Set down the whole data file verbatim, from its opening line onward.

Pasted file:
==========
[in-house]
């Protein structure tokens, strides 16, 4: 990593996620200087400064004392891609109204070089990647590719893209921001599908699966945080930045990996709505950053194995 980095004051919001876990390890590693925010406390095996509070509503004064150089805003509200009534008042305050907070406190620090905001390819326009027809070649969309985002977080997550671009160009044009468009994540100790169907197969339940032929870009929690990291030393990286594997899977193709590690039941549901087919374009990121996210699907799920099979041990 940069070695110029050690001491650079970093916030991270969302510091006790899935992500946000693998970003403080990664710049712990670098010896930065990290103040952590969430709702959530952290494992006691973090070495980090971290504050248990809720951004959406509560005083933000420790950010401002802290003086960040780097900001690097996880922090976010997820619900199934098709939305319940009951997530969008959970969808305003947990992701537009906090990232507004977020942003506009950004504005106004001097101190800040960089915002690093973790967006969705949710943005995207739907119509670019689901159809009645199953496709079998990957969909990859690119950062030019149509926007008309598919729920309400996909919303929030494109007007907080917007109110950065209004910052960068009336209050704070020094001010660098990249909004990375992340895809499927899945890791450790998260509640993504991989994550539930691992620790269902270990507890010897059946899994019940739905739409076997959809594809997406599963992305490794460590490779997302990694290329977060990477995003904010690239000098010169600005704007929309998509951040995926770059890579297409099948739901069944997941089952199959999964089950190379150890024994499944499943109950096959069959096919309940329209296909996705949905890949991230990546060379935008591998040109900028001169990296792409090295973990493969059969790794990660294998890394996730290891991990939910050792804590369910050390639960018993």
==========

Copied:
[in-house]
């Protein structure tokens, strides 16, 4: 990593996620200087400064004392891609109204070089990647590719893209921001599908699966945080930045990996709505950053194995 980095004051919001876990390890590693925010406390095996509070509503004064150089805003509200009534008042305050907070406190620090905001390819326009027809070649969309985002977080997550671009160009044009468009994540100790169907197969339940032929870009929690990291030393990286594997899977193709590690039941549901087919374009990121996210699907799920099979041990 940069070695110029050690001491650079970093916030991270969302510091006790899935992500946000693998970003403080990664710049712990670098010896930065990290103040952590969430709702959530952290494992006691973090070495980090971290504050248990809720951004959406509560005083933000420790950010401002802290003086960040780097900001690097996880922090976010997820619900199934098709939305319940009951997530969008959970969808305003947990992701537009906090990232507004977020942003506009950004504005106004001097101190800040960089915002690093973790967006969705949710943005995207739907119509670019689901159809009645199953496709079998990957969909990859690119950062030019149509926007008309598919729920309400996909919303929030494109007007907080917007109110950065209004910052960068009336209050704070020094001010660098990249909004990375992340895809499927899945890791450790998260509640993504991989994550539930691992620790269902270990507890010897059946899994019940739905739409076997959809594809997406599963992305490794460590490779997302990694290329977060990477995003904010690239000098010169600005704007929309998509951040995926770059890579297409099948739901069944997941089952199959999964089950190379150890024994499944499943109950096959069959096919309940329209296909996705949905890949991230990546060379935008591998040109900028001169990296792409090295973990493969059969790794990660294998890394996730290891991990939910050792804590369910050390639960018993």